The question that arises is: what are the characteristic features of this unity that constitutes contemporary capitalism? One can obviously touch upon only a few of them here, but all of them follow from the fact that today’s capitalism is “capitalism unrestrained”. The restraint that capitalism faced when it was engaged in a struggle against the aristocracy (which had inter alia forced the enactment of factory legislations in England); the restraint that capitalism faced when it was engaged in a struggle against the rising proletariat, when it looked as if socialism was about to conquer the world; and the restraint that capitalism faced when it was organised on “national” lines, as “national” finance capital trying to impose its will upon the nation-State against the resistance of the working people, especially in the post-second war period when this resistance had forced the institution of electoral democracy in the advanced capitalist countries: this conjuncture of restraints appear for the moment to have been lifted. The socialist challenge has abated for the moment; and “globalisation” of capital has forced nation-States, even those whose governments derive support from the working class, to accede to the demands of this capital. The characteristics of contemporary capitalism therefore follow in a sense from this conjuncture of “capital unrestrained”. What are these characteristics which are immanent in capitalism, but are now getting expressed with unprecedented “freedom”?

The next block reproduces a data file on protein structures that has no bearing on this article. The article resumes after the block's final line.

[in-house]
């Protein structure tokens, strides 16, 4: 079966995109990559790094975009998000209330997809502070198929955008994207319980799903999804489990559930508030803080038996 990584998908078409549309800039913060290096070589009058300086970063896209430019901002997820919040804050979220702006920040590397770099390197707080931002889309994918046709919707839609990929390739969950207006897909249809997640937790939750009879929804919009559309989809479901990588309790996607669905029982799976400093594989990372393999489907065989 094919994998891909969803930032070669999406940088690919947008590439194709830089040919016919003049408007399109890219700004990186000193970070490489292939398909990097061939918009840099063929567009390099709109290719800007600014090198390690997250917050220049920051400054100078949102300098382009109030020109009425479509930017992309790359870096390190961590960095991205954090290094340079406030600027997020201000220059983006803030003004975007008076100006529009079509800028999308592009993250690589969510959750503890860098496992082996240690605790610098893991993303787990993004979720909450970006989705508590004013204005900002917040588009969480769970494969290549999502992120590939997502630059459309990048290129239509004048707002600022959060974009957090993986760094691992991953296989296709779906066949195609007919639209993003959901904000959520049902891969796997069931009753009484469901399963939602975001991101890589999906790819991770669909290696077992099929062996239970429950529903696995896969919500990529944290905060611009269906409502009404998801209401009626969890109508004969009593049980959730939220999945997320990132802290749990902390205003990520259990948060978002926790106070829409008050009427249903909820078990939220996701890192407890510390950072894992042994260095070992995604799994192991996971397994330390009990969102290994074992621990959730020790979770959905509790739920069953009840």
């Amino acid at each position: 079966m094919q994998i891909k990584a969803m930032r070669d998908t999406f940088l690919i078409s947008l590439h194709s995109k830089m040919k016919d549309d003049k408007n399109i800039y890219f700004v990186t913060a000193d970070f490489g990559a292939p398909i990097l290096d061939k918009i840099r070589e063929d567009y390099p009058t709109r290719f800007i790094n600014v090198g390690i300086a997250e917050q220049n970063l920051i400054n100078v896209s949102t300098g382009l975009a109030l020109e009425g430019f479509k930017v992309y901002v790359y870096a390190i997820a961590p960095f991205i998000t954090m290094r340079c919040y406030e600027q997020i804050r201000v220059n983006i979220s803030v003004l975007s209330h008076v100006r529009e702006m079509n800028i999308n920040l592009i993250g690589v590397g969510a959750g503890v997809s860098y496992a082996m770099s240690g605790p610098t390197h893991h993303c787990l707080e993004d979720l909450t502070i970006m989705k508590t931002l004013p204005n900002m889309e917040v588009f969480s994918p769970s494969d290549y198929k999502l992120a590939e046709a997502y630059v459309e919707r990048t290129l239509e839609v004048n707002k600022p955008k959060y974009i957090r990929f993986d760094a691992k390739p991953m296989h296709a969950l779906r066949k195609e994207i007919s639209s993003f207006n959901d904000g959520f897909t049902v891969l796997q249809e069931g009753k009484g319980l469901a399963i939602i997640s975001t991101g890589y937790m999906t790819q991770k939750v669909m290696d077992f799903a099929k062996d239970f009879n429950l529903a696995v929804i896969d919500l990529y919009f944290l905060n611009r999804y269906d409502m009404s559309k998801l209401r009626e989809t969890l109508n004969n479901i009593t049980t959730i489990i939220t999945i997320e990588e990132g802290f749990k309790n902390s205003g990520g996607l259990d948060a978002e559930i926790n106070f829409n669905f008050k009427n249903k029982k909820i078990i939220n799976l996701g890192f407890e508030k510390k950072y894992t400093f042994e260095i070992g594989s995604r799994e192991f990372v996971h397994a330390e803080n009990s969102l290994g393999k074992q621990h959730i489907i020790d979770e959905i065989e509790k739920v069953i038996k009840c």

One is the spread of commoditisation on a scale not seen till now. Of particular relevance here is the commoditisation of sectors like education and health. In the oldest capitalist country of the world, England, more than two centuries had to elapse since the industrial revolution, before the sphere of higher education got opened up to private profit-making. Commoditisation of higher education has two implications. One is that those who are the products of it are also mere commodities with little social sensitivity, and what is true of the advanced capitalist countries holds with far greater strength in the so-called “emerging” capitalist countries; the destruction of social sensitivity among the products of higher education is carried to far greater lengths here. The other is an attempt to commoditise whatever remains of the intellectual resistance to capitalism, and hence enfeeble it.